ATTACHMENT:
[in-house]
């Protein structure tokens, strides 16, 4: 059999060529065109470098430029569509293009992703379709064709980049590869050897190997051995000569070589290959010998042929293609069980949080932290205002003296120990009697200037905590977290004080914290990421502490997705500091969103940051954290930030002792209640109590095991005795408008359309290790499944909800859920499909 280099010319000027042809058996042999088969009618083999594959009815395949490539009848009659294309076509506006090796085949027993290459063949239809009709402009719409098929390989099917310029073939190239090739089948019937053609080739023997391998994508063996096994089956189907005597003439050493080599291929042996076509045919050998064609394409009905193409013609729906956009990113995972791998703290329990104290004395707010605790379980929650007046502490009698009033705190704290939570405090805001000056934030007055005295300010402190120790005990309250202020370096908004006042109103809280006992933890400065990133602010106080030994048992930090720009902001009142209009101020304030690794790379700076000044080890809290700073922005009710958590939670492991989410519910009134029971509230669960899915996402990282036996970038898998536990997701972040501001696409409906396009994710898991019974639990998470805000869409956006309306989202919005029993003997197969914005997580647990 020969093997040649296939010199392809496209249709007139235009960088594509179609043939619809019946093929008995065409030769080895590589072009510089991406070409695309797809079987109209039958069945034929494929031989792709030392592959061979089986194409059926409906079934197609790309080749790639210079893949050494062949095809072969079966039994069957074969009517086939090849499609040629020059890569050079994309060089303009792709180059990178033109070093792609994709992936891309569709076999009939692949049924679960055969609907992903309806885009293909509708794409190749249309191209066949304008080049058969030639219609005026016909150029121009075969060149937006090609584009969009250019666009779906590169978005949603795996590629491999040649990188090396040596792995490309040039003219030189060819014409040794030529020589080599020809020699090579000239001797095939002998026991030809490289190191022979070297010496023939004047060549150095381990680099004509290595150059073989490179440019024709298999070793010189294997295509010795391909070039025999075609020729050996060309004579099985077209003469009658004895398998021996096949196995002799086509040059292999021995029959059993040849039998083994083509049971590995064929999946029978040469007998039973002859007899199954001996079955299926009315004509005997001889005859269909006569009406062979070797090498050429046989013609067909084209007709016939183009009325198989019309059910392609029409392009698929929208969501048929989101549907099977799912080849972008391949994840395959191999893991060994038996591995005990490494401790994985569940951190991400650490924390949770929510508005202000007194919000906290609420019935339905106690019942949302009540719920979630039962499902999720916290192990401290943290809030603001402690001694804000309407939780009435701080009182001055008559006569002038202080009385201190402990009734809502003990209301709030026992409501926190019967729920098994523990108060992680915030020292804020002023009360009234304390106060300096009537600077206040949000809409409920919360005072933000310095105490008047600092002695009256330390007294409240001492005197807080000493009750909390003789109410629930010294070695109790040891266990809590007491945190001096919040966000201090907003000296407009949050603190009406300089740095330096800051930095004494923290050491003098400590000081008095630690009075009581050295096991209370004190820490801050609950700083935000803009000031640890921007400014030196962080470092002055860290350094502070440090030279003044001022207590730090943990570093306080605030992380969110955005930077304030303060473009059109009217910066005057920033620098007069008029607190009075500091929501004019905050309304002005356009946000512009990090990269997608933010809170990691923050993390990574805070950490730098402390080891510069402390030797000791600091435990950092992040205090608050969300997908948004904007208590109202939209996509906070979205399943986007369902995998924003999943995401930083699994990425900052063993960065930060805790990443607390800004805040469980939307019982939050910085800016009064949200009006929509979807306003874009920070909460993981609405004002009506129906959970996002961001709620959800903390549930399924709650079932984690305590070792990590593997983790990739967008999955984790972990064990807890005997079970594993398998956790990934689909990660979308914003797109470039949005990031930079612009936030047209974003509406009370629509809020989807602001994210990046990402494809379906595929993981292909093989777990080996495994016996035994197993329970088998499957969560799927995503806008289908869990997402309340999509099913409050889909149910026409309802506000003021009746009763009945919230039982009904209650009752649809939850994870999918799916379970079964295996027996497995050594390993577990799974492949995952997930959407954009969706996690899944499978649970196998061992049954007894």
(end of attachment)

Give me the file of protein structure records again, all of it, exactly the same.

[in-house]
């Protein structure tokens, strides 16, 4: 059999060529065109470098430029569509293009992703379709064709980049590869050897190997051995000569070589290959010998042929293609069980949080932290205002003296120990009697200037905590977290004080914290990421502490997705500091969103940051954290930030002792209640109590095991005795408008359309290790499944909800859920499909 280099010319000027042809058996042999088969009618083999594959009815395949490539009848009659294309076509506006090796085949027993290459063949239809009709402009719409098929390989099917310029073939190239090739089948019937053609080739023997391998994508063996096994089956189907005597003439050493080599291929042996076509045919050998064609394409009905193409013609729906956009990113995972791998703290329990104290004395707010605790379980929650007046502490009698009033705190704290939570405090805001000056934030007055005295300010402190120790005990309250202020370096908004006042109103809280006992933890400065990133602010106080030994048992930090720009902001009142209009101020304030690794790379700076000044080890809290700073922005009710958590939670492991989410519910009134029971509230669960899915996402990282036996970038898998536990997701972040501001696409409906396009994710898991019974639990998470805000869409956006309306989202919005029993003997197969914005997580647990 020969093997040649296939010199392809496209249709007139235009960088594509179609043939619809019946093929008995065409030769080895590589072009510089991406070409695309797809079987109209039958069945034929494929031989792709030392592959061979089986194409059926409906079934197609790309080749790639210079893949050494062949095809072969079966039994069957074969009517086939090849499609040629020059890569050079994309060089303009792709180059990178033109070093792609994709992936891309569709076999009939692949049924679960055969609907992903309806885009293909509708794409190749249309191209066949304008080049058969030639219609005026016909150029121009075969060149937006090609584009969009250019666009779906590169978005949603795996590629491999040649990188090396040596792995490309040039003219030189060819014409040794030529020589080599020809020699090579000239001797095939002998026991030809490289190191022979070297010496023939004047060549150095381990680099004509290595150059073989490179440019024709298999070793010189294997295509010795391909070039025999075609020729050996060309004579099985077209003469009658004895398998021996096949196995002799086509040059292999021995029959059993040849039998083994083509049971590995064929999946029978040469007998039973002859007899199954001996079955299926009315004509005997001889005859269909006569009406062979070797090498050429046989013609067909084209007709016939183009009325198989019309059910392609029409392009698929929208969501048929989101549907099977799912080849972008391949994840395959191999893991060994038996591995005990490494401790994985569940951190991400650490924390949770929510508005202000007194919000906290609420019935339905106690019942949302009540719920979630039962499902999720916290192990401290943290809030603001402690001694804000309407939780009435701080009182001055008559006569002038202080009385201190402990009734809502003990209301709030026992409501926190019967729920098994523990108060992680915030020292804020002023009360009234304390106060300096009537600077206040949000809409409920919360005072933000310095105490008047600092002695009256330390007294409240001492005197807080000493009750909390003789109410629930010294070695109790040891266990809590007491945190001096919040966000201090907003000296407009949050603190009406300089740095330096800051930095004494923290050491003098400590000081008095630690009075009581050295096991209370004190820490801050609950700083935000803009000031640890921007400014030196962080470092002055860290350094502070440090030279003044001022207590730090943990570093306080605030992380969110955005930077304030303060473009059109009217910066005057920033620098007069008029607190009075500091929501004019905050309304002005356009946000512009990090990269997608933010809170990691923050993390990574805070950490730098402390080891510069402390030797000791600091435990950092992040205090608050969300997908948004904007208590109202939209996509906070979205399943986007369902995998924003999943995401930083699994990425900052063993960065930060805790990443607390800004805040469980939307019982939050910085800016009064949200009006929509979807306003874009920070909460993981609405004002009506129906959970996002961001709620959800903390549930399924709650079932984690305590070792990590593997983790990739967008999955984790972990064990807890005997079970594993398998956790990934689909990660979308914003797109470039949005990031930079612009936030047209974003509406009370629509809020989807602001994210990046990402494809379906595929993981292909093989777990080996495994016996035994197993329970088998499957969560799927995503806008289908869990997402309340999509099913409050889909149910026409309802506000003021009746009763009945919230039982009904209650009752649809939850994870999918799916379970079964295996027996497995050594390993577990799974492949995952997930959407954009969706996690899944499978649970196998061992049954007894």